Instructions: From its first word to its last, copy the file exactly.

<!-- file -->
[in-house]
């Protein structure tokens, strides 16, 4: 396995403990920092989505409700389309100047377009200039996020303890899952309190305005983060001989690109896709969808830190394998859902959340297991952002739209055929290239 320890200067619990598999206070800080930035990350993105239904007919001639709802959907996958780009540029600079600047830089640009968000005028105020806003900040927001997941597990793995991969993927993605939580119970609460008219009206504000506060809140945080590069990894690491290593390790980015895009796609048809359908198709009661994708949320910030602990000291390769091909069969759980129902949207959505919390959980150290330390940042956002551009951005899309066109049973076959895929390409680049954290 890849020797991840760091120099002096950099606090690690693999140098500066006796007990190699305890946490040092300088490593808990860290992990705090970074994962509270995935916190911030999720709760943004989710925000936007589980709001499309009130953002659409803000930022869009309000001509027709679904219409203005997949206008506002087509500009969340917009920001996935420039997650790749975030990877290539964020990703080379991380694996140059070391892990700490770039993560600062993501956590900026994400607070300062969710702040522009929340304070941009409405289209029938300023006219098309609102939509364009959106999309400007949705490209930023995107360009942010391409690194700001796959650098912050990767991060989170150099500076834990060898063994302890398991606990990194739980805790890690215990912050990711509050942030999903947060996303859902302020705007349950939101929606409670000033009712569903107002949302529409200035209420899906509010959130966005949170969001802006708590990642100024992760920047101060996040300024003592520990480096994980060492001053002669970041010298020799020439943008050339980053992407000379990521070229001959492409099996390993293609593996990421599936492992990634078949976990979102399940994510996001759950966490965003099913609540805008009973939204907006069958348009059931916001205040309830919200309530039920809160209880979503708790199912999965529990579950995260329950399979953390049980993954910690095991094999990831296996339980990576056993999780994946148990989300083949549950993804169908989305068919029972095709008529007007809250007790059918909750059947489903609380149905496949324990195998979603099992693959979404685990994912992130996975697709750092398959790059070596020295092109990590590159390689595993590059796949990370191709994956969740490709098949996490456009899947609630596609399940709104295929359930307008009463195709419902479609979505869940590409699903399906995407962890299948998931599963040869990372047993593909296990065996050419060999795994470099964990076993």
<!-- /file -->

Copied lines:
[in-house]
């Protein structure tokens, strides 16, 4: 396995403990920092989505409700389309100047377009200039996020303890899952309190305005983060001989690109896709969808830190394998859902959340297991952002739209055929290239 320890200067619990598999206070800080930035990350993105239904007919001639709802959907996958780009540029600079600047830089640009968000005028105020806003900040927001997941597990793995991969993927993605939580119970609460008219009206504000506060809140945080590069990894690491290593390790980015895009796609048809359908198709009661994708949320910030602990000291390769091909069969759980129902949207959505919390959980150290330390940042956002551009951005899309066109049973076959895929390409680049954290 890849020797991840760091120099002096950099606090690690693999140098500066006796007990190699305890946490040092300088490593808990860290992990705090970074994962509270995935916190911030999720709760943004989710925000936007589980709001499309009130953002659409803000930022869009309000001509027709679904219409203005997949206008506002087509500009969340917009920001996935420039997650790749975030990877290539964020990703080379991380694996140059070391892990700490770039993560600062993501956590900026994400607070300062969710702040522009929340304070941009409405289209029938300023006219098309609102939509364009959106999309400007949705490209930023995107360009942010391409690194700001796959650098912050990767991060989170150099500076834990060898063994302890398991606990990194739980805790890690215990912050990711509050942030999903947060996303859902302020705007349950939101929606409670000033009712569903107002949302529409200035209420899906509010959130966005949170969001802006708590990642100024992760920047101060996040300024003592520990480096994980060492001053002669970041010298020799020439943008050339980053992407000379990521070229001959492409099996390993293609593996990421599936492992990634078949976990979102399940994510996001759950966490965003099913609540805008009973939204907006069958348009059931916001205040309830919200309530039920809160209880979503708790199912999965529990579950995260329950399979953390049980993954910690095991094999990831296996339980990576056993999780994946148990989300083949549950993804169908989305068919029972095709008529007007809250007790059918909750059947489903609380149905496949324990195998979603099992693959979404685990994912992130996975697709750092398959790059070596020295092109990590590159390689595993590059796949990370191709994956969740490709098949996490456009899947609630596609399940709104295929359930307008009463195709419902479609979505869940590409699903399906995407962890299948998931599963040869990372047993593909296990065996050419060999795994470099964990076993």